Get Those Words Out! Writing When Time is Short

Get Those Words Out

One struggle I always have as a writer is some days, it’s just really hard to sit down and write out my personal daily quota. Either I don’t have time, or I’m lacking motivation, or I get to the end of the day and realize that everything else took my time and writing just didn’t happen. Does this ever happen to you?

These are the moments where I’m most susceptible to feeling like a failure. I didn’t fit in my quota, or I didn’t do big work on my book or my blog. These are also the moments where I have to remind myself of the most important thing I tell myself as a writer: Every little step will lead me to where I ultimately want to be. Don’t forget this, friends. Every little step will you to where you ultimately want to be. As long as you do something every single day, you’re making progress, whether it’s fleshing out a character, testing your conversation writing skills, editing a whole chapter in your book, or just writing a response to a random prompt for five minutes because that’s all you have time for. As long as we engage ourselves and write something, no matter what it is, we’ve done what we need to do to keep moving forward to our dreams.

But here’s where practicality kicks in: what do you write when you only have fifteen minutes? Ten minutes? Five minutes?

There is an abundance of resources out there to help get the writing juices flowing if you only know where to look. These are my top three tried and true exercises for when I’m short on time.

#1: Writing Sprints

If you’ve ever done NaNoWriMo, then you know the joys and hurdles of writing sprints. Basically, you set a timer for a specific amount of time, and once it starts you write and write and write and keep writing until the buzzer rings! The goal here isn’t to write incredible prose, or well-fleshed out characters, or even something comprehensible. Your goal here is to stumble through and write a scene, a short story, a setting, a conversation, as fast as you can, as many words as you can. Yes, it’s hard. But some of my favorite parts of my first book in my Elvan Footsteps series came from these writing sprints. They needed a bit of time at the spa to really get impressive, but the heart was there.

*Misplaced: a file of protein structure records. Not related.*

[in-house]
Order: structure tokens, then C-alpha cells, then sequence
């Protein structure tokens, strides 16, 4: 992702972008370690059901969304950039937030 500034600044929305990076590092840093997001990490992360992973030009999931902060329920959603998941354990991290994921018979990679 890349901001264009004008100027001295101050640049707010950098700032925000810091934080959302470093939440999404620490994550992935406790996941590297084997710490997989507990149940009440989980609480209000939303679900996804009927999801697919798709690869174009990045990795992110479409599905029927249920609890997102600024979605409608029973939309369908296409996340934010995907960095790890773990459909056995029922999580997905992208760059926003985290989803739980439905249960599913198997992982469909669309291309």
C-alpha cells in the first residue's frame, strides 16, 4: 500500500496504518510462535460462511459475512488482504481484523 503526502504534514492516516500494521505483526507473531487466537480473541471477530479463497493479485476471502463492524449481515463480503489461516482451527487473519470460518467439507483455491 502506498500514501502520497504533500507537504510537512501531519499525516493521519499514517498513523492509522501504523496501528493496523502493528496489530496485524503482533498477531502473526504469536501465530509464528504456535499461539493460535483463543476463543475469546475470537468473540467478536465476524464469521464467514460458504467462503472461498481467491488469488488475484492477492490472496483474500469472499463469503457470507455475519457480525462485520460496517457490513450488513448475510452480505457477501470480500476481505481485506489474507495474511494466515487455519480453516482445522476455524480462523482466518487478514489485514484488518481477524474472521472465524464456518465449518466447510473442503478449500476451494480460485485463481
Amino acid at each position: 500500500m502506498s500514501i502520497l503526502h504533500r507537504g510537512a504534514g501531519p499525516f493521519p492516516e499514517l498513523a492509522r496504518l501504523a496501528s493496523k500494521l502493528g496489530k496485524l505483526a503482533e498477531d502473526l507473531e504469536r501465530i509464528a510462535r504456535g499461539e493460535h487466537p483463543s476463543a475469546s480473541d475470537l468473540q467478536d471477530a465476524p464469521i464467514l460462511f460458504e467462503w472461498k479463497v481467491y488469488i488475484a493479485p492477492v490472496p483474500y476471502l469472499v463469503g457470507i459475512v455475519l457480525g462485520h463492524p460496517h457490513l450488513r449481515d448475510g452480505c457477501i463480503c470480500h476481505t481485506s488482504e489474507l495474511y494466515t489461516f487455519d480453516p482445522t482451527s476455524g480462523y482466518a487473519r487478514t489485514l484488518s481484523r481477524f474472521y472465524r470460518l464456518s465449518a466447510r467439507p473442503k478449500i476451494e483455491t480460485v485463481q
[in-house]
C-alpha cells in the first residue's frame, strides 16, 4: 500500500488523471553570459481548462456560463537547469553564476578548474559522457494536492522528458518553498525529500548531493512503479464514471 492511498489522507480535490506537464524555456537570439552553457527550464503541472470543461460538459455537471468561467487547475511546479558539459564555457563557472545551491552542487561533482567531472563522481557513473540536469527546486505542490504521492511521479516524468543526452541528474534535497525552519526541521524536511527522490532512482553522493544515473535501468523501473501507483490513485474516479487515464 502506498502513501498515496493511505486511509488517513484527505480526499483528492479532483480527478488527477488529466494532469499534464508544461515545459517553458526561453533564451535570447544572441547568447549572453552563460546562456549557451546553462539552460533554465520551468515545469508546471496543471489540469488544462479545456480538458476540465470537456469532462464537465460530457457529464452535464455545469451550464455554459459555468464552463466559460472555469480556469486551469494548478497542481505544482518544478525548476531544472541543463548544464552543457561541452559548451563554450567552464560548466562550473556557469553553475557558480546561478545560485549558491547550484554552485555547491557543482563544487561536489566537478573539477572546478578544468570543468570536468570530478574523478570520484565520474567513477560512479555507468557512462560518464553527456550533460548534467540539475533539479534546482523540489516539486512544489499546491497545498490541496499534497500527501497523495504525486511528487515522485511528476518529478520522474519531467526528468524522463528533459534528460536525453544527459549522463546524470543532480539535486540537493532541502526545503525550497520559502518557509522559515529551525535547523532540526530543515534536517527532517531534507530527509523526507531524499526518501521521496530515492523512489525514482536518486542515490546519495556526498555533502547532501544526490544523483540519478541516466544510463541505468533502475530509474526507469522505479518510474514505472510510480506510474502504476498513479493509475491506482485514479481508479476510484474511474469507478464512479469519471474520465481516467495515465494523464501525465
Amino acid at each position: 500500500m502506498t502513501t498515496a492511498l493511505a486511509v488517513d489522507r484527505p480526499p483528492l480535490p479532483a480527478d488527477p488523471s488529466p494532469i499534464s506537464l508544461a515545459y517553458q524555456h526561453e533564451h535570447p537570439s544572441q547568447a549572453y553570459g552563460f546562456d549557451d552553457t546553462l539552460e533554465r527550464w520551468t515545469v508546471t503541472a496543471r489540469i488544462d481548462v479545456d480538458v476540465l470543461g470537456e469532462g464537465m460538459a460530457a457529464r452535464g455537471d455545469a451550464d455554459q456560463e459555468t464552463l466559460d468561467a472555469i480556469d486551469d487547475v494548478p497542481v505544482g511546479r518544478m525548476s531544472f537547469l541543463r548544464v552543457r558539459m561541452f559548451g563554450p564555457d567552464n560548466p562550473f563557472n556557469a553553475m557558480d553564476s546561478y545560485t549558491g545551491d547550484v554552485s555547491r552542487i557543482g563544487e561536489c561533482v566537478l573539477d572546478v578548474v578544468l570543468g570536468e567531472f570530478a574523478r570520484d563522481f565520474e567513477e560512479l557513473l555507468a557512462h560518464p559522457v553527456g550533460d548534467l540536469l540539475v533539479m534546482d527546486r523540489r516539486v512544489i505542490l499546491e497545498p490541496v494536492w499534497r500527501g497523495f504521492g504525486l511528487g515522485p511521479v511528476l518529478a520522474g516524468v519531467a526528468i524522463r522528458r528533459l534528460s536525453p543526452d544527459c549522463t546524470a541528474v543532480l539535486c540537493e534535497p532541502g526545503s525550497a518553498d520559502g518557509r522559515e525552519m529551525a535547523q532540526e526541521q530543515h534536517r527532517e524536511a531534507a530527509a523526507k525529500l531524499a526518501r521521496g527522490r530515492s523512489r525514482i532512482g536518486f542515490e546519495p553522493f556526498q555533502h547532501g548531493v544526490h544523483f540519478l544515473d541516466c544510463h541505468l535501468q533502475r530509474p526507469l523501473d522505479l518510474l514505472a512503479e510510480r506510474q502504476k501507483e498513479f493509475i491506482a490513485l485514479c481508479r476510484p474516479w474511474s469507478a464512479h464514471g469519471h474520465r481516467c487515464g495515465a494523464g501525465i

#2: Writing Prompts

I love, love, love writing prompts. Some of my best work came from me browsing willy-nilly on Pinterest looking for inspiration and writing the first thing that came to mind. There are so many places to find prompts; it all depends on how hard you want to look. Pinterest is a wellspring of writing prompts. Just search “writing prompts” and you’ll have enough ideas to last your entire life.

There are several good books full of writing prompts out there too. One my favorites if 642 Things to Write About by the San Francisco Writer’s Grotto. Every time I flip through the pages, I find some inspiration to whip out.

You can even glean inspiration from other sources. Grab a magazine or a newspaper, find a headline or pull quote and write a story inspired by what you find. Set a timer for yourself and see what you can write.

#3: Pen to Paper

It must be an unspoken rule that most writers carry a small notebook and pen with them wherever they go. Normally you’d use your little notebook to write down plot ideas, book title ideas, etc. But here’s a thought: use it to actually write! When you’re on the bus commuting to and from work, when you’re waiting for a meeting to start or waiting to pick up the kids from school. Instead of just scrolling through Instagram or Facebook, make use of that time and do a bit of writing.

Since you’ll only have a few minutes, do something that is an easy, breezy exercise. These are some of my favorites and I have them written on the inside cover of my little notebook to remind myself to write when I have a bit of spare time.

  • Write down everything you hear for three minutes
  • Write down a conversation you’re overhearing
  • Write down the exact details of a memory
  • Flesh out a small piece of a fantasy world of my own
  • Describe what you can see right in front of you
  • Describe an object near you in colors and shapes only

I’d love to hear what exercises you try!

#4: Prepare for Future Time Crunches

This is a fun one. Set yourself up for success and create seven new writing prompts. Keep them in that small notebook that you have with you, so you’re never without some form of inspiration.  Then if you ever lack an idea, you already have an arsenal of original writing prompts that you came up with. And off you can go, writing away!

What do you do when you don’t have much time to write? I’d love to hear in the comments!



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